A total eclipse is an event in which the moon and sun are in perfect alignment with a spot on Earth. This occurrence is much more rare than an annual eclipse, in which the sun leaves a halo of light around the moon. A random spot on Earth experiences a total eclipse approximately once every 400 years, explains the University of Virginia Department of Astronomy.
The region in which a total eclipse can be seen is in the umbra of the moon's shadow; no light from the sun can reach this area. Because the sun and moon have the same angular size in the sky, there is only a very small region on the Earth's surface where the entire sun is covered up by the moon.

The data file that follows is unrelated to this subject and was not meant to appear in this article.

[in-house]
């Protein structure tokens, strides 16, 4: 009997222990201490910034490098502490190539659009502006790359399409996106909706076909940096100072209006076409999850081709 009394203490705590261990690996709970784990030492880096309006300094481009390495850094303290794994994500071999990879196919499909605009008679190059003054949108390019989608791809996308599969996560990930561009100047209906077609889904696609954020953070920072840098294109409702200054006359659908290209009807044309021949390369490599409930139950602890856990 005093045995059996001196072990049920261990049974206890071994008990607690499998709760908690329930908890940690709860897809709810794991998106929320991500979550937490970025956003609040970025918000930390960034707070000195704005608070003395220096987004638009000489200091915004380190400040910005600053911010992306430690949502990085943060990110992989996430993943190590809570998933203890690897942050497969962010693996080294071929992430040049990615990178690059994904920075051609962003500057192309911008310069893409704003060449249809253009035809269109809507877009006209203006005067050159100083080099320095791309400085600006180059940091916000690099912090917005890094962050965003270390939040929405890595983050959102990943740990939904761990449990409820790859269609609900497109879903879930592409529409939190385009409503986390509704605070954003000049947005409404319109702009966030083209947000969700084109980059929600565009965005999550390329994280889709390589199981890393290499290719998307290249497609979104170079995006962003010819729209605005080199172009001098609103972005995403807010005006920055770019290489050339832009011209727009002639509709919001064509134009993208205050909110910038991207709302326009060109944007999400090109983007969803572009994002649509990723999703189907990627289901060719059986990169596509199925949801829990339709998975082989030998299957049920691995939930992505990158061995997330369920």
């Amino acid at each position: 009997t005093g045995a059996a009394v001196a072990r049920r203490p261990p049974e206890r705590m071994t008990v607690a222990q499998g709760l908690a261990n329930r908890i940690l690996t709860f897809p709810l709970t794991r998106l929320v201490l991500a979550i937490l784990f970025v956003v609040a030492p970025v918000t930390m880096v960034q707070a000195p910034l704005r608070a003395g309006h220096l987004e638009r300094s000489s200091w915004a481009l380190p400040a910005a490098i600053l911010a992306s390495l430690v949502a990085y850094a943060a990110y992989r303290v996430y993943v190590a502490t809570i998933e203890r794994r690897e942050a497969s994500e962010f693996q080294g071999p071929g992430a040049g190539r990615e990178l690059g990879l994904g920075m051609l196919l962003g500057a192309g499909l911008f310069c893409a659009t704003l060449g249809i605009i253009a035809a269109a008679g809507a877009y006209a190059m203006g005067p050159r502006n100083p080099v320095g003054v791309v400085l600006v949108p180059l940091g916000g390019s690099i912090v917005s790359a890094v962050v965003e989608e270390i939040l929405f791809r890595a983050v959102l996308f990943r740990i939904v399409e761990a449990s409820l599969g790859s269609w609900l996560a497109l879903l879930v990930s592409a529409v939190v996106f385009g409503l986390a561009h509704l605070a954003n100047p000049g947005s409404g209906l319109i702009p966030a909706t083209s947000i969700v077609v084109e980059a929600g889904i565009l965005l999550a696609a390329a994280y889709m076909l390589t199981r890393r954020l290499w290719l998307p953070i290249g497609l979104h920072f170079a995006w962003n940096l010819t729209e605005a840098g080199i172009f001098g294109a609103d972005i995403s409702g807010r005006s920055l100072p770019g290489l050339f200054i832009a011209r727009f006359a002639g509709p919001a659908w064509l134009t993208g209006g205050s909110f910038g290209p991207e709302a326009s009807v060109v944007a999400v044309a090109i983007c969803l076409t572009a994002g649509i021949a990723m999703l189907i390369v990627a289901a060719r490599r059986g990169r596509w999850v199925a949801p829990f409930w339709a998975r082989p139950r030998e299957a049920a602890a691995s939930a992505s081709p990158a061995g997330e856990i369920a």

From geometrical models, the Greeks determined that the sun had to be larger than the moon with a size exactly proportional to its distance from the Earth. During a total eclipse, it is not dangerous to look at the sun at all although the phenomenon is only visible for a few minutes from any given location. During a total eclipse, planets and bright stars that are normally not visible to the human eye can be distinguished in the sky.